Bigfoot sightings have been reported in every state except Hawaii. Interest in this creature, which many believe to be as mythical as a leprechaun, is as strong today as ever, with the wildly popular show Finding Bigfoot persisting on the Animal Planet network and references to bigfoot appearing throughout popular culture. What is it about bigfoot that causes some people to devote a chunk of their lives to finding one?
In Monster Trek, Joe Gisondi brings to life the celebrities in bigfoot culture: people such as Matt Moneymaker, Jeff Meldrum, and Cliff Barackman, who explore remote wooded areas of the country for weeks at a time and spend thousands of dollars on infrared imagers, cameras, and high-end camping equipment. Pursuing the answer to why these seekers of bigfoot do what they do, Gisondi brings to the reader their most interesting—and in many cases, harrowing—expeditions.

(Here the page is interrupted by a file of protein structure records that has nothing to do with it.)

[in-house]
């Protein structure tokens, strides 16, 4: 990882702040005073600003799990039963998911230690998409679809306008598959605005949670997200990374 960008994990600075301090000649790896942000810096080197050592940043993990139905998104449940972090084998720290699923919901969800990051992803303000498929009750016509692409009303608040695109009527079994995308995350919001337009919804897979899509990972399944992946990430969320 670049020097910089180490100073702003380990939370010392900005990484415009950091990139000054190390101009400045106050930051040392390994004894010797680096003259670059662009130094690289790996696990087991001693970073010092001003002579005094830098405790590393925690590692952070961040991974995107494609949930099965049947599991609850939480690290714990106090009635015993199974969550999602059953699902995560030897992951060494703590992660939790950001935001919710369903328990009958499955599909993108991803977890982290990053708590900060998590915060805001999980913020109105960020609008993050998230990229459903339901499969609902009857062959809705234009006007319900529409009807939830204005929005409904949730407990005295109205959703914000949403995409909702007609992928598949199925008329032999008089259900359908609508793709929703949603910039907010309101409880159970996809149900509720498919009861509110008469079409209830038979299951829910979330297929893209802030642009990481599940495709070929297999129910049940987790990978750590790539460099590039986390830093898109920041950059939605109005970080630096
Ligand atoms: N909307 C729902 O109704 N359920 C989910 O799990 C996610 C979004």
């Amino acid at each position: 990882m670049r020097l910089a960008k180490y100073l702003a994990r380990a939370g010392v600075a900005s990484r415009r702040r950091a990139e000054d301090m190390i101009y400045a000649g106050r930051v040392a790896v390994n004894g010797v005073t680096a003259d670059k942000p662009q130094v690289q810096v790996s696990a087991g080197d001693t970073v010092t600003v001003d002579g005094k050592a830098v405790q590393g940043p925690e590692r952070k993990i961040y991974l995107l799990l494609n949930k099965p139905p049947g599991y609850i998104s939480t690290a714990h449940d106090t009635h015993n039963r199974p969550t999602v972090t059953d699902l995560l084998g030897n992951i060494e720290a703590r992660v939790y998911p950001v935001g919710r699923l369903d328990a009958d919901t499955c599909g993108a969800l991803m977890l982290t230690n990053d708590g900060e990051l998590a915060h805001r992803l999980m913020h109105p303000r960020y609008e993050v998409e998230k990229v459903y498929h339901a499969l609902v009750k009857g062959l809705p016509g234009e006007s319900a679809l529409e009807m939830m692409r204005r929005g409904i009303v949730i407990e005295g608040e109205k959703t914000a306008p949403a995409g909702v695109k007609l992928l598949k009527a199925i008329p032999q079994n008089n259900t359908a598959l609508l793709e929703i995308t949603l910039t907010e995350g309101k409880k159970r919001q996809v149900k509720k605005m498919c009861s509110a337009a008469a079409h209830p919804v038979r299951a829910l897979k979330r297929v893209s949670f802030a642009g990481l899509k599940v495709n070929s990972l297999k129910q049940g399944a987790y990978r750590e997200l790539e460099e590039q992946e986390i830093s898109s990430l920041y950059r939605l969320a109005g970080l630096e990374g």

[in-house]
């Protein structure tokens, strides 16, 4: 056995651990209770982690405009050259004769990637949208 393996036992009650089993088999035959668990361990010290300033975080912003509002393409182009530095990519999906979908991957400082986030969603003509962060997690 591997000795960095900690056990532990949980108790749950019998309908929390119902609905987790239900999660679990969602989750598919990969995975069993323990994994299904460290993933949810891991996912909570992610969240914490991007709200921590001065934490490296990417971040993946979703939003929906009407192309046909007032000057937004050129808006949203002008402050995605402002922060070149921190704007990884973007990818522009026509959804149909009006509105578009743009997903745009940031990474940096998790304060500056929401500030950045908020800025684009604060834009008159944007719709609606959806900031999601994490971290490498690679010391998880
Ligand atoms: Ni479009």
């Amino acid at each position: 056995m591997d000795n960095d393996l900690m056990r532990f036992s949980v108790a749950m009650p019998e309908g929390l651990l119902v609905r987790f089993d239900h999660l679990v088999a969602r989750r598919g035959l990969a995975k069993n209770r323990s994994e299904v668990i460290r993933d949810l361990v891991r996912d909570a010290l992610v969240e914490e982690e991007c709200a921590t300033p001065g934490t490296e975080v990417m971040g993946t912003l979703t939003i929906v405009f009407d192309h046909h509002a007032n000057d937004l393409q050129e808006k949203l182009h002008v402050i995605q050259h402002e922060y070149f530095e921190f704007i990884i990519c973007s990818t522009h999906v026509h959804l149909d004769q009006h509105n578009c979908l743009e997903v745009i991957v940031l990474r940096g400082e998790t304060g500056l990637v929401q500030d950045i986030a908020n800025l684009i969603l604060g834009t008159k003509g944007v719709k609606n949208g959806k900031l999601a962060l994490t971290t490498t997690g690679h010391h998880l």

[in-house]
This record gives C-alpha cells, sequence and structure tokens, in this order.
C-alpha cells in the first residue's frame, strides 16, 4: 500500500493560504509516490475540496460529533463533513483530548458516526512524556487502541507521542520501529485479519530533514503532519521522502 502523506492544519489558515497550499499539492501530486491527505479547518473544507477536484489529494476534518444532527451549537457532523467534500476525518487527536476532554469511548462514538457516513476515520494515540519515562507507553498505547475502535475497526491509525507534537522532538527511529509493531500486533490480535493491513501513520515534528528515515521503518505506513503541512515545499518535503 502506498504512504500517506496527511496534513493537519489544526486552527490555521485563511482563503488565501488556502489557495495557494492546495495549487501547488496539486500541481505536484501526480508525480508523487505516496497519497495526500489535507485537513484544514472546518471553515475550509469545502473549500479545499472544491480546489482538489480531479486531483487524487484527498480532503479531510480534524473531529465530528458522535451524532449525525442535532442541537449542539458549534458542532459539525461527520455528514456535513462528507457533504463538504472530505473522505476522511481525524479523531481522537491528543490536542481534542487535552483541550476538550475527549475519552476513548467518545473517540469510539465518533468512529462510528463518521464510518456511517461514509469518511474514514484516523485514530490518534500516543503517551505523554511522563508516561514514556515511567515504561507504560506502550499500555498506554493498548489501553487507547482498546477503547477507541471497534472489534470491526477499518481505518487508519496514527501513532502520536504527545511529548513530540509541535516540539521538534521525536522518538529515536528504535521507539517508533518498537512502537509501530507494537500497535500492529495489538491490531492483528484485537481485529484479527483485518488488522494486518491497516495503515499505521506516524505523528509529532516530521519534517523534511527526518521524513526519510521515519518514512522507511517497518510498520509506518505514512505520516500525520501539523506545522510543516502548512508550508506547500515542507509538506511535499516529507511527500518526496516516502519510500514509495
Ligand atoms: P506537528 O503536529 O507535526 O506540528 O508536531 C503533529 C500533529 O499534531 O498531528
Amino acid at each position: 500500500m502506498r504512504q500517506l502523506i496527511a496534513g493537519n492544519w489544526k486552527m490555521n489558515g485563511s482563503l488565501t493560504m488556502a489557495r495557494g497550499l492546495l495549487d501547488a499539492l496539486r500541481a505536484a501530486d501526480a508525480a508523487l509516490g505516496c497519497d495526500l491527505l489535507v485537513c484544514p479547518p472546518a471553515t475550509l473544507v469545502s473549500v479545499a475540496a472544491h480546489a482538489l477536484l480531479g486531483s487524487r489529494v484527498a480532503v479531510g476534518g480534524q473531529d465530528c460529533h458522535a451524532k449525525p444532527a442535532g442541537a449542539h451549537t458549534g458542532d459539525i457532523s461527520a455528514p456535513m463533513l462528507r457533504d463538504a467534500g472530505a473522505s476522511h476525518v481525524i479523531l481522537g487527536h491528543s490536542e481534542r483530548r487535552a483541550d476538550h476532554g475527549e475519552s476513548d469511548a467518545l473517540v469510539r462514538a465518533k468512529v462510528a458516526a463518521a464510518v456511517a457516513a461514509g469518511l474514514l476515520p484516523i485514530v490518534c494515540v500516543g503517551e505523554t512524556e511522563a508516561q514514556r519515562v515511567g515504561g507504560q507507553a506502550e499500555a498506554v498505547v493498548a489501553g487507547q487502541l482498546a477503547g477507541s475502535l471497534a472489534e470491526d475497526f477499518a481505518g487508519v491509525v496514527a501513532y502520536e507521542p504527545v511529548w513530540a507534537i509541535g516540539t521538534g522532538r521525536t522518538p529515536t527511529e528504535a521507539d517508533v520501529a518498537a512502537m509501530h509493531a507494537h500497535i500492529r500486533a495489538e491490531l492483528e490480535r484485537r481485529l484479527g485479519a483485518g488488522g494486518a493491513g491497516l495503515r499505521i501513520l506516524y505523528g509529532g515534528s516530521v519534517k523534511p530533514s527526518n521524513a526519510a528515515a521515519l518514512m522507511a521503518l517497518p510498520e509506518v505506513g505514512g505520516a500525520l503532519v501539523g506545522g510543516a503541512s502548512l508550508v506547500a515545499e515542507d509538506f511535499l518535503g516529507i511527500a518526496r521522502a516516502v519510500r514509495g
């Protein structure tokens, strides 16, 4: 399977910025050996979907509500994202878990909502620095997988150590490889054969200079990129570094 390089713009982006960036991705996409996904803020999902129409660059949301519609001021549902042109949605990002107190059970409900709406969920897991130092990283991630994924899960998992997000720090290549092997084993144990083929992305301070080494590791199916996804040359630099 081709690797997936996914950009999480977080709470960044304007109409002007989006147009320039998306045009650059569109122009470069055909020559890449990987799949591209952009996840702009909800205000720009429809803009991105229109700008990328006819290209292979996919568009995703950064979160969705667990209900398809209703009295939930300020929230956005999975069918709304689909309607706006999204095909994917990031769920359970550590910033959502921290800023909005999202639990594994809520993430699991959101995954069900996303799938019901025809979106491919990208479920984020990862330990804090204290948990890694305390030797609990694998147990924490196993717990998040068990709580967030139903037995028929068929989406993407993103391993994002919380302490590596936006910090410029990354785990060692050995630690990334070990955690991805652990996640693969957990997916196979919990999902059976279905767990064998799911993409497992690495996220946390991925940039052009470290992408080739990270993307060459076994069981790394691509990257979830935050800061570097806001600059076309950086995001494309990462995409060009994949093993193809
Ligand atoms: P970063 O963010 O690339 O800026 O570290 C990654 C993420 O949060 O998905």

Gisondi travels to eight locations across the country, trekking into swamps, mountains, state parks, and remote woods with people in search of bigfoot as well as fame, fortune, adventure, and shared camaraderie. Many of the people who look for bigfoot, however, go counter to stereotypes and include teachers, engineers, and bankers. Some are private and guarded about their explorations, seeking solitude during a deeply personal quest. While there are those who might arguably be labeled “crazy,” Gisondi discovers that the bigfoot research network is far bigger and more diverse than he ever imagined.
Joe Gisondi is a professor of journalism at Eastern Illinois University and has worked as a journalist for more than twenty years.
1. Ouachita Mountains, Oklahoma
2. Uwharrie Mountains, North Carolina
3. Southern Illinois
4. Green Swamp, Florida
5. Northern Wisconsin
6. Eastern Kentucky
7. Salt Fork State Park, Ohio
8. Wind River Mountains, Wyoming